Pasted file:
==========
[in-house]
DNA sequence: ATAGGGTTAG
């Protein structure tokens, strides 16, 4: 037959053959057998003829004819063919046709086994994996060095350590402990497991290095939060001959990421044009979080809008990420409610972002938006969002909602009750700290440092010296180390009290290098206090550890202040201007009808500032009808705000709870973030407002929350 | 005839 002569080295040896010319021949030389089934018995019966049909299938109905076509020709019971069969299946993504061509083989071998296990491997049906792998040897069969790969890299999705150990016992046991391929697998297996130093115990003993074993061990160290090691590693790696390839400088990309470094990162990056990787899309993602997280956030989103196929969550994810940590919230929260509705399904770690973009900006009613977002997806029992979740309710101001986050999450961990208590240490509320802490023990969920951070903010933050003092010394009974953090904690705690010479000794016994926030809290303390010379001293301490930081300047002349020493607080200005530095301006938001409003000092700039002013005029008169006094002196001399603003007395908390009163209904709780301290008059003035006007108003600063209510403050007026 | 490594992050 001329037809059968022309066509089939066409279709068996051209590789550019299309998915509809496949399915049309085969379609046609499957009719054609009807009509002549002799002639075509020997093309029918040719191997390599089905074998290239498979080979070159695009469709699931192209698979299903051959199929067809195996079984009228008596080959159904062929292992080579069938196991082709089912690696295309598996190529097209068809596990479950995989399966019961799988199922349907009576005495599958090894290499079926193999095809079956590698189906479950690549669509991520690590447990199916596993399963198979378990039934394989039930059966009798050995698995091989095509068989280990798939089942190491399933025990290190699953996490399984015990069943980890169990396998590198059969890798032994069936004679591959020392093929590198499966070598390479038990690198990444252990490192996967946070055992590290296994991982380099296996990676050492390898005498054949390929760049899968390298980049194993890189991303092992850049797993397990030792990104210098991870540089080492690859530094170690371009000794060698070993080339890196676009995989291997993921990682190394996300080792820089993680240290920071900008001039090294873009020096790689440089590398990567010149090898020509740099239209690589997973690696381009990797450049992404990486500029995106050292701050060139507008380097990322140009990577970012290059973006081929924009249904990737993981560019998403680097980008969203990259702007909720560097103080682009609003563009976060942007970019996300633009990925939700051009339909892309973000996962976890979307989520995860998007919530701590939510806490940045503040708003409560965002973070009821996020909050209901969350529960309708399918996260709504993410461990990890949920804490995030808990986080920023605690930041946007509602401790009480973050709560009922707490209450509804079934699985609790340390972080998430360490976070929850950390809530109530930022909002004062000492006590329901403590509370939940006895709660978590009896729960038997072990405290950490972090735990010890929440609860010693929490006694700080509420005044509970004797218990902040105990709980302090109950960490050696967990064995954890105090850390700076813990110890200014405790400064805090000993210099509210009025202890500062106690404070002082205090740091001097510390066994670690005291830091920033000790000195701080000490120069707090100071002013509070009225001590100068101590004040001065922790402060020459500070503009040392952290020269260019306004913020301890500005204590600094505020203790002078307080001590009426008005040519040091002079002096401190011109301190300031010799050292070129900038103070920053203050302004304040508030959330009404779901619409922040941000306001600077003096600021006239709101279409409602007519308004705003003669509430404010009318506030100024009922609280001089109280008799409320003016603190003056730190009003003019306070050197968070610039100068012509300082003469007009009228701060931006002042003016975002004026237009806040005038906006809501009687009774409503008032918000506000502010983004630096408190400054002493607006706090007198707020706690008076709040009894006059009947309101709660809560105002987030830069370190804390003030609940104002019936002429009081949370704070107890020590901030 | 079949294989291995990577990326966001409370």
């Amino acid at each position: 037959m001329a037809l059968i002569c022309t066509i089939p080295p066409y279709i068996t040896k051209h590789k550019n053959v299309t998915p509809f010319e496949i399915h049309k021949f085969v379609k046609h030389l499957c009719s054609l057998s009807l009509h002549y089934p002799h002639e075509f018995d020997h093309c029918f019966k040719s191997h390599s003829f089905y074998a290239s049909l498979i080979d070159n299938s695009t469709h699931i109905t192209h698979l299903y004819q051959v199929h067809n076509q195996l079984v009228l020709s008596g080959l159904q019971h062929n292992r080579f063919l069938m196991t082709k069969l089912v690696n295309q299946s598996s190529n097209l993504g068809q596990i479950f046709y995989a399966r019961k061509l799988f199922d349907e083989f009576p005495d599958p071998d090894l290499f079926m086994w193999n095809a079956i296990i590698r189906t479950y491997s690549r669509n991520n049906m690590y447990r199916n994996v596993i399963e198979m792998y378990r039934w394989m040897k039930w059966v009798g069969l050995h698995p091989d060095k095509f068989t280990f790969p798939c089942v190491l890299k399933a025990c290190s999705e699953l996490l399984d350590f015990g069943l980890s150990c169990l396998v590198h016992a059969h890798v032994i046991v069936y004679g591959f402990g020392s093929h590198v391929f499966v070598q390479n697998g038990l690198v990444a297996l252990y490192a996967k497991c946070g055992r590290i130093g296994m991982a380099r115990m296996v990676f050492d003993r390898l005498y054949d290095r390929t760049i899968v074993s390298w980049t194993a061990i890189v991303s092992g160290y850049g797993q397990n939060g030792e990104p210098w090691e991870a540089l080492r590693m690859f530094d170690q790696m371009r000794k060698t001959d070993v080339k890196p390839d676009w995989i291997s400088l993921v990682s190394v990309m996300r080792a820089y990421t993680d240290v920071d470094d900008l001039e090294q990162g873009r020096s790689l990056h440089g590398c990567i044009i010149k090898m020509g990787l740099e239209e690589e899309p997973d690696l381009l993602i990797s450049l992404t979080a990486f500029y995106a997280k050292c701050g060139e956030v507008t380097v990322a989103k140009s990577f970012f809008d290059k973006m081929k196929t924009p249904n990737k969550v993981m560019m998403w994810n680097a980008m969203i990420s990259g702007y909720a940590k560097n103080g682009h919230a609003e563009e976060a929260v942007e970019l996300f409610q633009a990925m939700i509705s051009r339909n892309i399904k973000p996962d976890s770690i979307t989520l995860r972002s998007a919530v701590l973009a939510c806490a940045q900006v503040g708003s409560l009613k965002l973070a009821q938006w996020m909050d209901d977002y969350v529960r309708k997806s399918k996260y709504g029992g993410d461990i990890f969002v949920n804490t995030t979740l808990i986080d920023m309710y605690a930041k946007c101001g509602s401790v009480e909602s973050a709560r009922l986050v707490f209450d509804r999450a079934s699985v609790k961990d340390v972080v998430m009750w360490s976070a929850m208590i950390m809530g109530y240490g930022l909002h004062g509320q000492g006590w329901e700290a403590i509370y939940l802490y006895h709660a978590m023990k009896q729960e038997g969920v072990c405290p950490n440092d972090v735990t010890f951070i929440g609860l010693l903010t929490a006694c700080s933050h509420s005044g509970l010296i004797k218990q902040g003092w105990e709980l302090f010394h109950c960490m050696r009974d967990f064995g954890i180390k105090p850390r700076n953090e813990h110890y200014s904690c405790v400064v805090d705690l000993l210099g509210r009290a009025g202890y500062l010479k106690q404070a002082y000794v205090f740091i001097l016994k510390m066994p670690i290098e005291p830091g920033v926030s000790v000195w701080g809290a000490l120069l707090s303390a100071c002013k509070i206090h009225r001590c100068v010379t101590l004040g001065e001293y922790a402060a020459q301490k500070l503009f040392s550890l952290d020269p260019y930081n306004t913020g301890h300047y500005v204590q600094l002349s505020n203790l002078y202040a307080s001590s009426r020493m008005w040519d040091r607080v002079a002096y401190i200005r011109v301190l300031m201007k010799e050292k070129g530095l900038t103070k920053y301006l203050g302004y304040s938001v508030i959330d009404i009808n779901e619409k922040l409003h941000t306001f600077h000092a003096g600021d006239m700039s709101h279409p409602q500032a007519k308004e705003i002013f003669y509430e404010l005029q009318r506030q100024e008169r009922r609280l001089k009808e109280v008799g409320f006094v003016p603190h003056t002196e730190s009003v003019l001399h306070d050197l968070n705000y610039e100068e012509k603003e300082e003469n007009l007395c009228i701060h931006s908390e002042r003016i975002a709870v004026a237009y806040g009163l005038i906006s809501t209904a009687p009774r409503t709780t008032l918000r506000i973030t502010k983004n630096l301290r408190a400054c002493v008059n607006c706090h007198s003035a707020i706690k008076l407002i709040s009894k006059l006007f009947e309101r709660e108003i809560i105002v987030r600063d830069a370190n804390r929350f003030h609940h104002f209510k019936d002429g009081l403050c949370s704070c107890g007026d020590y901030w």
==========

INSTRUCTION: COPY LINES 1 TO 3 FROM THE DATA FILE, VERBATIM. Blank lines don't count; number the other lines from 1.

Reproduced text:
[in-house]
DNA sequence: ATAGGGTTAG
């Protein structure tokens, strides 16, 4: 037959053959057998003829004819063919046709086994994996060095350590402990497991290095939060001959990421044009979080809008990420409610972002938006969002909602009750700290440092010296180390009290290098206090550890202040201007009808500032009808705000709870973030407002929350 | 005839 002569080295040896010319021949030389089934018995019966049909299938109905076509020709019971069969299946993504061509083989071998296990491997049906792998040897069969790969890299999705150990016992046991391929697998297996130093115990003993074993061990160290090691590693790696390839400088990309470094990162990056990787899309993602997280956030989103196929969550994810940590919230929260509705399904770690973009900006009613977002997806029992979740309710101001986050999450961990208590240490509320802490023990969920951070903010933050003092010394009974953090904690705690010479000794016994926030809290303390010379001293301490930081300047002349020493607080200005530095301006938001409003000092700039002013005029008169006094002196001399603003007395908390009163209904709780301290008059003035006007108003600063209510403050007026 | 490594992050 001329037809059968022309066509089939066409279709068996051209590789550019299309998915509809496949399915049309085969379609046609499957009719054609009807009509002549002799002639075509020997093309029918040719191997390599089905074998290239498979080979070159695009469709699931192209698979299903051959199929067809195996079984009228008596080959159904062929292992080579069938196991082709089912690696295309598996190529097209068809596990479950995989399966019961799988199922349907009576005495599958090894290499079926193999095809079956590698189906479950690549669509991520690590447990199916596993399963198979378990039934394989039930059966009798050995698995091989095509068989280990798939089942190491399933025990290190699953996490399984015990069943980890169990396998590198059969890798032994069936004679591959020392093929590198499966070598390479038990690198990444252990490192996967946070055992590290296994991982380099296996990676050492390898005498054949390929760049899968390298980049194993890189991303092992850049797993397990030792990104210098991870540089080492690859530094170690371009000794060698070993080339890196676009995989291997993921990682190394996300080792820089993680240290920071900008001039090294873009020096790689440089590398990567010149090898020509740099239209690589997973690696381009990797450049992404990486500029995106050292701050060139507008380097990322140009990577970012290059973006081929924009249904990737993981560019998403680097980008969203990259702007909720560097103080682009609003563009976060942007970019996300633009990925939700051009339909892309973000996962976890979307989520995860998007919530701590939510806490940045503040708003409560965002973070009821996020909050209901969350529960309708399918996260709504993410461990990890949920804490995030808990986080920023605690930041946007509602401790009480973050709560009922707490209450509804079934699985609790340390972080998430360490976070929850950390809530109530930022909002004062000492006590329901403590509370939940006895709660978590009896729960038997072990405290950490972090735990010890929440609860010693929490006694700080509420005044509970004797218990902040105990709980302090109950960490050696967990064995954890105090850390700076813990110890200014405790400064805090000993210099509210009025202890500062106690404070002082205090740091001097510390066994670690005291830091920033000790000195701080000490120069707090100071002013509070009225001590100068101590004040001065922790402060020459500070503009040392952290020269260019306004913020301890500005204590600094505020203790002078307080001590009426008005040519040091002079002096401190011109301190300031010799050292070129900038103070920053203050302004304040508030959330009404779901619409922040941000306001600077003096600021006239709101279409409602007519308004705003003669509430404010009318506030100024009922609280001089109280008799409320003016603190003056730190009003003019306070050197968070610039100068012509300082003469007009009228701060931006002042003016975002004026237009806040005038906006809501009687009774409503008032918000506000502010983004630096408190400054002493607006706090007198707020706690008076709040009894006059009947309101709660809560105002987030830069370190804390003030609940104002019936002429009081949370704070107890020590901030 | 079949294989291995990577990326966001409370």